The Average Cost of Funerals, Cremations and End-of-Life Medical Care in the US

No, it’s not a topic you usually talk about. Death is not a topic most people want to discuss, but funerals, cremations, and end-of-life medical costs today are surprisingly expensive and can result in a large bill for survivors. Thanks to the researchers at Self. Inc., we have data about the average cost of dying in the U.S. If you find this topic interesting (?), you can find more detailed information on the topic of the cost of death in a report at the Self.Inc. website, at report.

Key statistics
  • The average cost of dying in the US is $19,565.80 based on the average medical costs and burial/cremation service
  • Across the US, funeral costs have risen by $1,445 (23%) since 2006, while cremations have increased by $567 (9%) since 2014.
  • Hawaii is the most expensive state for funerals ($14,478) and cremations ($12,095)
  • Oklahoma is the cheapest state for funerals ($6,046) and cremations ($5,086)
  • Mississippi is the cheapest state for end-of-life medical costs ($9,817)and is the cheapest state to die in overall, costing $15,207 for medical treatment and a cremation. 

Most expensive states for funerals

For funerals with burials, the top five most expensive states are:

  1. Hawaii ($14,478)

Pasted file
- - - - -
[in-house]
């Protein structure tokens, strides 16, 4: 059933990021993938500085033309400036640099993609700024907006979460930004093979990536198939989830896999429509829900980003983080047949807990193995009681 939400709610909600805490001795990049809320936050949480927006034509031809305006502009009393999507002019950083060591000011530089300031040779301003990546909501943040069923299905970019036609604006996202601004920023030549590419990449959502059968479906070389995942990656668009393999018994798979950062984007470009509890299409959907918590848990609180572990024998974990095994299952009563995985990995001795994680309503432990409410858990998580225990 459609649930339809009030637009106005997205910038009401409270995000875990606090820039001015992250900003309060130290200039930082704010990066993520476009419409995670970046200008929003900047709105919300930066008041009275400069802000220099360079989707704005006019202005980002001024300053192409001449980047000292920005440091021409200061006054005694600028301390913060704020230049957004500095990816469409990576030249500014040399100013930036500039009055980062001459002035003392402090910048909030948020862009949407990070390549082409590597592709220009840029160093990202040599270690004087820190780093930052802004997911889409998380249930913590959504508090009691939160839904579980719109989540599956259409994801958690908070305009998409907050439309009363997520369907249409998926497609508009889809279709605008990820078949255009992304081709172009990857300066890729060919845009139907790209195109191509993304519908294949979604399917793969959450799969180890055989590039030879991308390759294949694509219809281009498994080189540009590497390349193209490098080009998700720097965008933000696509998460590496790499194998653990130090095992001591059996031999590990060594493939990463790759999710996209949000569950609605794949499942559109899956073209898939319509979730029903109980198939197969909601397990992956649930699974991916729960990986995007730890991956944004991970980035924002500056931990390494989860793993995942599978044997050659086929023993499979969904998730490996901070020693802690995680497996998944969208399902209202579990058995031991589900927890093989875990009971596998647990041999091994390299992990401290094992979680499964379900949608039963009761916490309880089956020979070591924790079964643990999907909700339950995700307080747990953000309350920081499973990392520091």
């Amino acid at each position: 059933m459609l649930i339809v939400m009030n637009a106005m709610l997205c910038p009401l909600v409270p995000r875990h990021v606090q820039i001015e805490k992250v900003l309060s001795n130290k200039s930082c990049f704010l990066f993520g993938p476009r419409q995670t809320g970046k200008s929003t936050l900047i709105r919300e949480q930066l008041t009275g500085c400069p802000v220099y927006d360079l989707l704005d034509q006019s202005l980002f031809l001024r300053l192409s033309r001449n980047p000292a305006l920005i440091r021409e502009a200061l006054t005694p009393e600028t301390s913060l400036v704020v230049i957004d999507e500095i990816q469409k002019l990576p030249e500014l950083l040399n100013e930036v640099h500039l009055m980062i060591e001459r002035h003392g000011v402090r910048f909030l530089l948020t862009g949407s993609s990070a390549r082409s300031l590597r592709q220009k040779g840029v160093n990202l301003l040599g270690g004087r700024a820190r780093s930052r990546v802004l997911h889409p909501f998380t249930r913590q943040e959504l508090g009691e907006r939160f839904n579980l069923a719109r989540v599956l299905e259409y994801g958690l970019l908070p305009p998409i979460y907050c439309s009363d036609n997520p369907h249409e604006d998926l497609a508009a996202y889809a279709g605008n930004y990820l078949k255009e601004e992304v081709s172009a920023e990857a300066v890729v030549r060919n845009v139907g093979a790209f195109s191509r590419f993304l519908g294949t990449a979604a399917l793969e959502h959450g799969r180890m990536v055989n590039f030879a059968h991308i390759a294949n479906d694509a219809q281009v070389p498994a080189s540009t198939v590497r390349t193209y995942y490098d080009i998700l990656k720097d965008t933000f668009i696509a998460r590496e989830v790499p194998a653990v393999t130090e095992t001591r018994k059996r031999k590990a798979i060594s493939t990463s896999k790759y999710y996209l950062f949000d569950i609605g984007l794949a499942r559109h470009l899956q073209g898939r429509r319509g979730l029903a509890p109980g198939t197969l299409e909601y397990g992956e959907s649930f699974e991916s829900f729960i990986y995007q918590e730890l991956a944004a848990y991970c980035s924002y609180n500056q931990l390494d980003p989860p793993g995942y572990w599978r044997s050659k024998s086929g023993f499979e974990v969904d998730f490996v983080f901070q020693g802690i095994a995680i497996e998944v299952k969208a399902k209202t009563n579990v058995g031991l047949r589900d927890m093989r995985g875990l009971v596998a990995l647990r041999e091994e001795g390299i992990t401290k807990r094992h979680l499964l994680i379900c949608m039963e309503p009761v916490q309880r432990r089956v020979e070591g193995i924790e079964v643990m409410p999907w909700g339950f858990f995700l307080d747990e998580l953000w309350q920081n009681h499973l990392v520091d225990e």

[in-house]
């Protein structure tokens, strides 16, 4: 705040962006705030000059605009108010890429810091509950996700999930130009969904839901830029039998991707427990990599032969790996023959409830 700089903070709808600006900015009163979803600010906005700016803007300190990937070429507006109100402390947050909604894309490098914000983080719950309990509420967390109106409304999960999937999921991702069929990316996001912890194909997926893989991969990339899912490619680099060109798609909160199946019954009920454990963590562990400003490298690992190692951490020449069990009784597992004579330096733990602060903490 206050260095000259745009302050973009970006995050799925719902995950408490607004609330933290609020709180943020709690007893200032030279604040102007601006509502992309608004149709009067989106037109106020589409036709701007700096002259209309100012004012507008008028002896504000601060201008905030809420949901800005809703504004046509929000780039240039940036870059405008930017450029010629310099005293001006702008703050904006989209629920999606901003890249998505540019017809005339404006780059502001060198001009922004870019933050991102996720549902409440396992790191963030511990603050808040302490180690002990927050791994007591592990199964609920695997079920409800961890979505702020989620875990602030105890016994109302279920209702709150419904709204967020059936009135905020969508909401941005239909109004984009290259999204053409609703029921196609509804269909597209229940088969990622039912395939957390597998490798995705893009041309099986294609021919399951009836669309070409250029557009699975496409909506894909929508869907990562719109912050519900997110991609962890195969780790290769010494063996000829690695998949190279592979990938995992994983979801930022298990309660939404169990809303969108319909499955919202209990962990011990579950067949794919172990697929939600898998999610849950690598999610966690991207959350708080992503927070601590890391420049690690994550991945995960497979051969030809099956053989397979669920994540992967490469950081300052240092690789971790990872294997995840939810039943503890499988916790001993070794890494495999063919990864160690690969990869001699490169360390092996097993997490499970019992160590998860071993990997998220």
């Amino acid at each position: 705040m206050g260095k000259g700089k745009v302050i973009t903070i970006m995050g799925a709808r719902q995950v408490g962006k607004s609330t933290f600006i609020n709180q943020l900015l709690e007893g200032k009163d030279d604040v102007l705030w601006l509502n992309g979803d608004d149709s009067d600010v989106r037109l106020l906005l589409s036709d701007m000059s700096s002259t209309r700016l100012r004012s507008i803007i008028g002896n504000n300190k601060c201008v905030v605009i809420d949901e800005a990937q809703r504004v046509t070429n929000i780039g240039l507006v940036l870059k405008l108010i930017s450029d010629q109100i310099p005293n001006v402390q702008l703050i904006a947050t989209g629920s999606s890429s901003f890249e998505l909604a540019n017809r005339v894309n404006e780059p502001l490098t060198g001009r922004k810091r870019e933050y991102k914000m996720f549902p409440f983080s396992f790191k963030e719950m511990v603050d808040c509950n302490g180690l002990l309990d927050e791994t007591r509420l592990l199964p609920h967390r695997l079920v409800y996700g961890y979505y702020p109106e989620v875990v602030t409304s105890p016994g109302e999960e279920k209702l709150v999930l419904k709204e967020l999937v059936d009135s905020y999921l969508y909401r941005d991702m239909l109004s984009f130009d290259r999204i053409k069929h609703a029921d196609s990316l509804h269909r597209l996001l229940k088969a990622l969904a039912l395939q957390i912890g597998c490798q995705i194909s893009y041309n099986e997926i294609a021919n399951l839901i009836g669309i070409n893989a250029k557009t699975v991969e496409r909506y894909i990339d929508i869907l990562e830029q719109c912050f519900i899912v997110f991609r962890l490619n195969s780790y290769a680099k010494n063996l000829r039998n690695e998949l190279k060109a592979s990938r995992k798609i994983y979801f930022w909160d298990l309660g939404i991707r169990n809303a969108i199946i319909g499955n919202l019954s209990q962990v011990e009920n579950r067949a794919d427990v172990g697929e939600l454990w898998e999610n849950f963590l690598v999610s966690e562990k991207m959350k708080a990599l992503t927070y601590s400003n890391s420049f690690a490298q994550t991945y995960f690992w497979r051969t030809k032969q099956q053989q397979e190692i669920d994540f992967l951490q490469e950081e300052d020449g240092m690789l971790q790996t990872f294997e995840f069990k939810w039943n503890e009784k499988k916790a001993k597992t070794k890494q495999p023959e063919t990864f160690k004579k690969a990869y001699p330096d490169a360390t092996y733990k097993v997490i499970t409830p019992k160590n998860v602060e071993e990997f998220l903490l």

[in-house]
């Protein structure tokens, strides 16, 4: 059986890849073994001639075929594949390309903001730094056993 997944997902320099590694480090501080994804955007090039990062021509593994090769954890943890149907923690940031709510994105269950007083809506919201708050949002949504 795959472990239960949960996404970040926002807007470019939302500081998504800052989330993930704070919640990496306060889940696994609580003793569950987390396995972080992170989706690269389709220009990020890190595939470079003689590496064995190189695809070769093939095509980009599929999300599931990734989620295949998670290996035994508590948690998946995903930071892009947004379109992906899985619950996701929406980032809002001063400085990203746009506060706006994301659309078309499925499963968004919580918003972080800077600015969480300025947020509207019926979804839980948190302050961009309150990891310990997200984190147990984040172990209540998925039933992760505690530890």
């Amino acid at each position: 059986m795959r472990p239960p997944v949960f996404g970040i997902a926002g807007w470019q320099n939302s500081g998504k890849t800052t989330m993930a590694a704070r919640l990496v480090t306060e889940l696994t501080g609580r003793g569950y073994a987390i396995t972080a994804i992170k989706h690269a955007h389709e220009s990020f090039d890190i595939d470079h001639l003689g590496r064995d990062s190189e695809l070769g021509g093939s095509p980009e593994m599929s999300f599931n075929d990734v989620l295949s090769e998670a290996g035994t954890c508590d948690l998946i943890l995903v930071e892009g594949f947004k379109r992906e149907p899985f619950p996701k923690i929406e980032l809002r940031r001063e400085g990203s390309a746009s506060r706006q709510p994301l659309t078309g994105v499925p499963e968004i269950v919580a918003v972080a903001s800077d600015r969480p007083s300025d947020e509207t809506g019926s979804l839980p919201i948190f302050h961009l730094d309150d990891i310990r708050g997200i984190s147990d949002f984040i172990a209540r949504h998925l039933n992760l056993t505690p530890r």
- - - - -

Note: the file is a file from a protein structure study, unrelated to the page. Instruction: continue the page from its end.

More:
2. D.C* ($11,863)
  3. New York ($11,505)
  4. California ($10,381)
  5. Massachusetts ($9,888)
Most expensive states for cremations

The top five most expensive states for cremations features the same names but in a slightly different order:

  1. Hawaii ($12,095)
  2. New York ($10,340)
  3. D.C* ($10,265)
  4. Massachusetts ($8,920)
  5. California ($8,672)
Most expensive states for end-of-life medical costs

When it comes to medical costs, the top four look familiar but the 5th state is different to burials and cremations:

  1. Hawaii ($23,073)
  2. D.C* ($18,473)
  3. New York ($17,032)
  4. California ($16,544)
  5. Oregon ($15,533)
Which states cost the least to die in? 

The cheapest states for both funerals and cremations are Oklahoma, Arkansas, New Mexico, Texas, and Mississippi. When you account for medical costs too, Mississippi is the cheapest by $10 ($15,207) followed by Oklahoma ($15,217).

From the Self. Inc. Website:

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